I’ve been jonesing to write a reflective post on this blog for the past two months. Seems like it’s been all action action action ever since the New Year turned! So let the rest of my to-do list be damned, and here we go…
Last week we had a great Kinetic Cinema program at Chez Bushwick. Doug Fox (blogger and founder of Great Dance and a budding animator himself) went above and beyond the curatorial call of duty to give us a real feast for the eyes with his survey of eighteen (yes 18!) dance and movement-based animations. Some how they all fit into a program that ran just over an hour long, and even more remarkable was the feeling that none of the selections dragged on too long. In fact, when Doug announced that he had one more piece in his cache, and asked us if we’d like to see it, the overwhelming response from the audience was yes! Like candy, we still wanted more, even though we were already stuffed.
The program was ordered in an abitrary manner, so we kind of ping-ponged around a bit in terms of types of animation and styles. One moment you were watching a 2-D, hand drawn animation made on the back of notepads (“Ballet Dancer Warm-ups“), and the next minute your seeing a slick 3-D animation for a champagne commercial (“Chandon-After Party“). Once you got used to the ala carte nature of the program, it was very enjoyable, but a bit of arrangement according to style, technique, or genre might have made it easier to absorb the visual imagery flying by.
In the q&a after the show, conversation got going right away about the difference between the commercial clips and the independently made animations. One woman who is an artist and film-maker felt like she could never afford the high-end equipment and resources necessary to make slick-looking work like some of the commercials. This statement was somewhat refuted however by another person’s observation that one of the most successful commercials in the program, Sneaux Shoes’ “Human Skateboard” was made with stop-motion animation techniques that anyone with a camera could do.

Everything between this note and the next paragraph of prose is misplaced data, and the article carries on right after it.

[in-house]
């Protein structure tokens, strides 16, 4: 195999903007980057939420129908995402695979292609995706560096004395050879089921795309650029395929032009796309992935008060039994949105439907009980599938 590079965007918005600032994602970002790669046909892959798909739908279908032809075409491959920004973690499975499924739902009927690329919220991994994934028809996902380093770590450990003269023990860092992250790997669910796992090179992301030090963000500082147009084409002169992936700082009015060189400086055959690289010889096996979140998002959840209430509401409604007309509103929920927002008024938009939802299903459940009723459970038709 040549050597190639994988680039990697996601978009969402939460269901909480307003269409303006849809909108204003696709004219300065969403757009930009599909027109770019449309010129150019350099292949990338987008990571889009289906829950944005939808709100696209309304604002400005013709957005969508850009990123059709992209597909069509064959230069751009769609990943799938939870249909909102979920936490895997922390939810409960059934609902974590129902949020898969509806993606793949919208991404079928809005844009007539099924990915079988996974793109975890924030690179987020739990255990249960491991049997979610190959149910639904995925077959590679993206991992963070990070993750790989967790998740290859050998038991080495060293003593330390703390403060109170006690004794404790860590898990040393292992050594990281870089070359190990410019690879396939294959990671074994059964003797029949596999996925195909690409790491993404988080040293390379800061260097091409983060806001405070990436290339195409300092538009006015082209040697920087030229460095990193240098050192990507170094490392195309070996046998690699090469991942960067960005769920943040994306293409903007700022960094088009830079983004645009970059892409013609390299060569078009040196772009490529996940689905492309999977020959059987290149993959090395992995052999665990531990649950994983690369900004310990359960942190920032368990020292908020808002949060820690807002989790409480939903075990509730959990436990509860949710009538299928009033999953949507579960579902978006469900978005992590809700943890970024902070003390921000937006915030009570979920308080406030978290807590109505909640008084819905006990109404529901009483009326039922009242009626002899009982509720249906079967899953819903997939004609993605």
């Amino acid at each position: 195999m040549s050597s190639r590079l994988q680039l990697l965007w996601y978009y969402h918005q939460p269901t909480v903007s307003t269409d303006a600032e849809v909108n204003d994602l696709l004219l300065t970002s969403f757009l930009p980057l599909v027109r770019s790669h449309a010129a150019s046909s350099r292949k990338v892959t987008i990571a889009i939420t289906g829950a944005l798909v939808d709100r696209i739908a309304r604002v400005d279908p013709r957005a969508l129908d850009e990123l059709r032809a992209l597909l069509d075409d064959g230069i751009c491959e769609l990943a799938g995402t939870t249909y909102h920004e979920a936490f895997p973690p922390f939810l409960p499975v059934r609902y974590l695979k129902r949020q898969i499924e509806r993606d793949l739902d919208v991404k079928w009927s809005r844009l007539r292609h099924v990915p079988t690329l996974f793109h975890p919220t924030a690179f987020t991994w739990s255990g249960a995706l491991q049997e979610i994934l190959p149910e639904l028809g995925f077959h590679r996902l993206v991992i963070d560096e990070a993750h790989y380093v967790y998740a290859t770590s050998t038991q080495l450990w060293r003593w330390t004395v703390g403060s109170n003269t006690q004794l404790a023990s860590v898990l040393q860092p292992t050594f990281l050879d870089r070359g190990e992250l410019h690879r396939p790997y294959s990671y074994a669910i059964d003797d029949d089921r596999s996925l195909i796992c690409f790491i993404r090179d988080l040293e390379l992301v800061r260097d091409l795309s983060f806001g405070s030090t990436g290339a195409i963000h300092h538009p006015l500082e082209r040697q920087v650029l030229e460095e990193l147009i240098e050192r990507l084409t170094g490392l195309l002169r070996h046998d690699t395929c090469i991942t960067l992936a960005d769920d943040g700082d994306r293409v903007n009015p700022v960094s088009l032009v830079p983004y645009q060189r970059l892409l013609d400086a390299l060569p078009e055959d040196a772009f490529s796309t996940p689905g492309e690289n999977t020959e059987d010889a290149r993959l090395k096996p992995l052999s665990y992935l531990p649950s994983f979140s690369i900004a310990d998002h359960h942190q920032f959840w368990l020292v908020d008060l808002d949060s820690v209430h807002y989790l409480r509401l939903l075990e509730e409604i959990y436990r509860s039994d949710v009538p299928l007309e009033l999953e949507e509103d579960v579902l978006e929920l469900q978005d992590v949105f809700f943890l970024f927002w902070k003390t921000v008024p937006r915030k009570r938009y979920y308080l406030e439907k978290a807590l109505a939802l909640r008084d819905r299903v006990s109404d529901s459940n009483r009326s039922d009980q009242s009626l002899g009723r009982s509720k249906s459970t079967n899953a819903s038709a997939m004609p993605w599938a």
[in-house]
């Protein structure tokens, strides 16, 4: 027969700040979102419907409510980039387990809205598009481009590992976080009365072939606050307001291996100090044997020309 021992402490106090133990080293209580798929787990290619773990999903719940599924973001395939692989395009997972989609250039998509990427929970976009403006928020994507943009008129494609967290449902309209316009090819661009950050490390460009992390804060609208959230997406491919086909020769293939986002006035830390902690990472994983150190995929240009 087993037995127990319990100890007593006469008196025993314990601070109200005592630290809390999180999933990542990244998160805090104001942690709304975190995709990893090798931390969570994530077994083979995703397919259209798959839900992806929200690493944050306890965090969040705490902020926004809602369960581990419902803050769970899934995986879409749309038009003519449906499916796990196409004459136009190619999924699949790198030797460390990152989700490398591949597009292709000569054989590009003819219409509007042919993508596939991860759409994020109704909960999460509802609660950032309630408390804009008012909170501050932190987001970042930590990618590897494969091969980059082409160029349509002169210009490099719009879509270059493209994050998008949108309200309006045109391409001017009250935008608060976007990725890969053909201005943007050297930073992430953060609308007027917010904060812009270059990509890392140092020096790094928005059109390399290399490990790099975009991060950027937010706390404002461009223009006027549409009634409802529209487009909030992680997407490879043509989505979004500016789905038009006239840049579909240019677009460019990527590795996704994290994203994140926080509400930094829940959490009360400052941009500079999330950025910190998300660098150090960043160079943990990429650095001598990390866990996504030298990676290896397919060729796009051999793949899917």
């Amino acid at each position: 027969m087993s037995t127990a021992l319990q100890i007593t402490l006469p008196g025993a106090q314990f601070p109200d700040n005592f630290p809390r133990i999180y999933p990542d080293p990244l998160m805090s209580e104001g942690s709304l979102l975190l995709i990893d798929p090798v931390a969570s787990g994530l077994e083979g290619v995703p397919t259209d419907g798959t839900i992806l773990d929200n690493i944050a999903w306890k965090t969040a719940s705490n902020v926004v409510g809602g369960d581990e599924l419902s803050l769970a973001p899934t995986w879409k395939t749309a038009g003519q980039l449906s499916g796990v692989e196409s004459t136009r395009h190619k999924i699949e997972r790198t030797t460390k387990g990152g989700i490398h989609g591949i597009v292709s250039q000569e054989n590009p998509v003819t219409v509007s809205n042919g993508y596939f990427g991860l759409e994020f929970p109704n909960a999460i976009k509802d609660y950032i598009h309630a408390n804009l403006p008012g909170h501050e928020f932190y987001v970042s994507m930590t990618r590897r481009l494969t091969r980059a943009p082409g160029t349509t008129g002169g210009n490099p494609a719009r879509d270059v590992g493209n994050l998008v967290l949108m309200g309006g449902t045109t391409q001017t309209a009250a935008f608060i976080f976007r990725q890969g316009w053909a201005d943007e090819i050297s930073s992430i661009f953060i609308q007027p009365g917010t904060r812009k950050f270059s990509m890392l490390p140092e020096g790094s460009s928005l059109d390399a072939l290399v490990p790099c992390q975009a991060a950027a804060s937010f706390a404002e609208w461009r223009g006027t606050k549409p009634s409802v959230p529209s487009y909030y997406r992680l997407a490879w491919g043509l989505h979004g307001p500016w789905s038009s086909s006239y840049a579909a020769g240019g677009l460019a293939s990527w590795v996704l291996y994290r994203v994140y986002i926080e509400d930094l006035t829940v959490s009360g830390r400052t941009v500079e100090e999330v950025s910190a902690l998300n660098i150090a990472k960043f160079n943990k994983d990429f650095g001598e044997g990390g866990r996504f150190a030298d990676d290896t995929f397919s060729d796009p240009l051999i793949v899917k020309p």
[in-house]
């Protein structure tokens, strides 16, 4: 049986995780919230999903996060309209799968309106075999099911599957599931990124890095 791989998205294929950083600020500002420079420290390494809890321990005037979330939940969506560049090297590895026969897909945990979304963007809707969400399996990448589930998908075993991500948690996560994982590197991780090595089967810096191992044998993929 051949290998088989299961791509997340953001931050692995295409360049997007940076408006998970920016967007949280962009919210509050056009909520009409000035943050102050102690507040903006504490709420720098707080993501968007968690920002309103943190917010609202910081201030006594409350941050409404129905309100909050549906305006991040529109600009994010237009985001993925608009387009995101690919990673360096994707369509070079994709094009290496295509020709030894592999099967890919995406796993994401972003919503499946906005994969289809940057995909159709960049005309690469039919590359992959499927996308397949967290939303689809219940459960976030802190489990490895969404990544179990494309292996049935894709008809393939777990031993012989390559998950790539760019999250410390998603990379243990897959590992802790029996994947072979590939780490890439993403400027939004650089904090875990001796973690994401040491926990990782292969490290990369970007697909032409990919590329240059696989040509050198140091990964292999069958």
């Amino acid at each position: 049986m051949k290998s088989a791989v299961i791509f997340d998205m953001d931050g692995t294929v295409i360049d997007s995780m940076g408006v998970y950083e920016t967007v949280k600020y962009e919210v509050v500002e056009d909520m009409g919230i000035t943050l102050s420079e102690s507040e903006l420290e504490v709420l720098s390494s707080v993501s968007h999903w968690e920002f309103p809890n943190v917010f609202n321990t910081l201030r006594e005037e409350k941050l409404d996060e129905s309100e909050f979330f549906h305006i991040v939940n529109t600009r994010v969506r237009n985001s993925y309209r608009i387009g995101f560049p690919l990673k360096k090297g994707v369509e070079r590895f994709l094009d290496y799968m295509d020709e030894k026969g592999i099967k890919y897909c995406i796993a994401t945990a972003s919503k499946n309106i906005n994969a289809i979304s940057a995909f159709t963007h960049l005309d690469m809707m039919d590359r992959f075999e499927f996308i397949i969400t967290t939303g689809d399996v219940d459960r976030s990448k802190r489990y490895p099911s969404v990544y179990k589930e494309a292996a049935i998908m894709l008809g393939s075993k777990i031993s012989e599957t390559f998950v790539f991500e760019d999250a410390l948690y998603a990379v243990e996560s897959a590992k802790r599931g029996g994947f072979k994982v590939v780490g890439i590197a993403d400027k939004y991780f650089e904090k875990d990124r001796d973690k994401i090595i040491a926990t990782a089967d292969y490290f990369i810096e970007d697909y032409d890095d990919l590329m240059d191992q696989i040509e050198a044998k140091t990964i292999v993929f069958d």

A choreographer in the audience also observed that the commercials, while having lots of money to play with, do not have the luxury of time that independent works do to unfold gradually. I liked this explanation of the time/money/quality conundrum that all artists wrestle with. Someone once told me that there are three things we all want: fast, cheap, and good, but we can only have two of them. Commercial work can be fast and good but it won’t be cheap. Independent work can be good and cheap but it won’t be fast. And all work can be made fast and cheap but it’s unlikely to be good.
Animation is interesting because one generally thinks of it as being painstakingly slow to produce. First it was hand-drawn frame by frame, now it can be made using computer programs, but the level of detail and depth required to make a believable moving figure is still extremely difficult and complex. It would seem that animation would be more time-consuming and expensive than other media art forms, and therefore a bit harder to enter into for the novice. This fact was not lost on the dancers in the room who were all inspired and fired up to work in animation. But how? It’s not like video where you can buy a cheap camera and just start shooting.
Doug informed us that most of the works on the program were conceived by the animators themselves. Erica Russell (“Feet of Song”) came from a dance background and later became an animator, but most of the others sought out dancers and choreographers to work with just for these projects. Other pieces just seemed to spring directly from the animator’s minds.
I would love to see more animators connect with dance artists and vice versa. There is so much interesting work being made these days with animation such as motion capture, and live motion imaging for performance (see Chunky Moves’ “Glow” and Recoil Performance Group’s “Body Navigation“). The possibilities for collaboration are rich and plentiful.
As for my favorite piece of the evening, it’s hard to pick just one, but I loved “En Tus Brazos” the most. The narrative was engrossing, the tango choreography and music was great, and the animated flights of fancy were wonderful. The audience made a collective and spontaneous exhale at the end and errupted in applause. There is nothing more satisifying than a story well-told with dynamic and expressive energy.
Check out Doug’s program guide on Great Dance for information and links to all the videos on his program.